Never give up on your dreams. Admittedly, it’s not the usual takeaway from a flinty noir thriller. But Motherless Brooklyn, a long-cherished passion project from Edward Norton, directing his own adaptation of the 1999 novel by Jonathan Lethem, is an atypical gumshoe tale. It stands as a monument to the actor’s determination to get the damn thing made, even if two decades of creative incubation at Warner Bros – Norton acquired the film rights before the book was even published – clearly caused his pet project to mutate in some unexpected ways.
Back in 1999, Lethem’s novel was a contemporary NYC whodunit featuring a first-person narrator, Lionel, with Tourette syndrome. Involuntary outbursts might seem like a barrier to sleuthing but the smart, dogged Lionel was determined to solve a very personal case. This adaptation keeps the bones of the story plus the singular lead character but backdates the setting to 1950s New York and adds a thinly fictionalised subplot about underhanded urban redevelopment that targeted working-class non-white neighbourhoods.
If Lethem’s intent was to modernise and interrogate some noir tropes, rewinding the time period presents a more traditionally cinematic, almost romanticised view. Norton the director fills the frame with Sin City signifiers: dames and hoods, mooks and marks, dive bars and curvy cars. (And hats! So many hats.) Meanwhile, Norton the actor is equally industrious, reeling off voiceover narration and parcelling up a capricious suite of physical and verbal tics.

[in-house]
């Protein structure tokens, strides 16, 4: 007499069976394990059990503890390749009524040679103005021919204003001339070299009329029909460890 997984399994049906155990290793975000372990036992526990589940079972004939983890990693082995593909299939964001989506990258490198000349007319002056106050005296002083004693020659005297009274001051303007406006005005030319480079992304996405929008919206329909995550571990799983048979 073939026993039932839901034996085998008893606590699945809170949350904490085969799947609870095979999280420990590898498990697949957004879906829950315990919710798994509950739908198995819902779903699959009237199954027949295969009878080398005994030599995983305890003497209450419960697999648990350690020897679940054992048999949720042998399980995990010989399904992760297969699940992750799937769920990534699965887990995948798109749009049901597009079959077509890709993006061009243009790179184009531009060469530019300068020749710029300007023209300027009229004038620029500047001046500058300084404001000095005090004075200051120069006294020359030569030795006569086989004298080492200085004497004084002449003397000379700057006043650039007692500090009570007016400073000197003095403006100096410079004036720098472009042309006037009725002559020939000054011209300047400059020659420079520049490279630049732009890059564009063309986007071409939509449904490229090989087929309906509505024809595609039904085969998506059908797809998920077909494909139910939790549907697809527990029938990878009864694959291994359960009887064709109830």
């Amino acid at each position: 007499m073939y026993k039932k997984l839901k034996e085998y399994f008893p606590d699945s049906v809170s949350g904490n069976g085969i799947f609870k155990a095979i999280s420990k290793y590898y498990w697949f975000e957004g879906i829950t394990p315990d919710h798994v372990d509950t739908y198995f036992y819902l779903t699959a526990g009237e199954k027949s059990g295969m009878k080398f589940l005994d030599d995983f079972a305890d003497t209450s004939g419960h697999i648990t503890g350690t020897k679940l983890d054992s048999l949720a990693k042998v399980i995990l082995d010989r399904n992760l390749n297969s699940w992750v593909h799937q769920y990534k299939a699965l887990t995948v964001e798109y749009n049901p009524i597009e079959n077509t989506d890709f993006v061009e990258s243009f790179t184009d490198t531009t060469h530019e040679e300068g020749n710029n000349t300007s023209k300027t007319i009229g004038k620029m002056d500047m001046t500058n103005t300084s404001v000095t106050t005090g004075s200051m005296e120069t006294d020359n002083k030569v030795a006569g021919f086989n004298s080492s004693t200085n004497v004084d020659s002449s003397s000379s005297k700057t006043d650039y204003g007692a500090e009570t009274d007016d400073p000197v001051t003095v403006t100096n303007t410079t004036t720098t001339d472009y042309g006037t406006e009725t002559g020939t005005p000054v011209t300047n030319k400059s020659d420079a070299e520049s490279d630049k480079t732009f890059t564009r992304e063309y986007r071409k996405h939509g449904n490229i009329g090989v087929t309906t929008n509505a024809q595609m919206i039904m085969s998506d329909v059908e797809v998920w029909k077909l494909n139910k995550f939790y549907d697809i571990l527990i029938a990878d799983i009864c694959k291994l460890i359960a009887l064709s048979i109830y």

The plot involves picking at a typically scabby conspiracy. When veteran private eye Frank (Bruce Willis) is killed after tangling with the wrong people, his lonely protégé Lionel steps into Frank’s shoes to try to solve the case. Inevitably, it involves tracing a mysterious girl, Laura Rose (Gugu Mbatha-Raw), penetrating the toxic cloud of civic corruption surrounding a nominally great man – in this case, ambitious city planner Moses Randolph (Alec Baldwin) – and enduring a series of beatings at the hands of dead-eyed henchmen.
These are familiar notes but Norton offers some variations on the fatalistic theme, helped by a blue-chip ensemble that includes Willem Dafoe as an unravelling agitator, Bobby Cannavale as a peacocking co-worker and The Wire stick-up artist Michael K Williams as an impossibly cool trumpeter.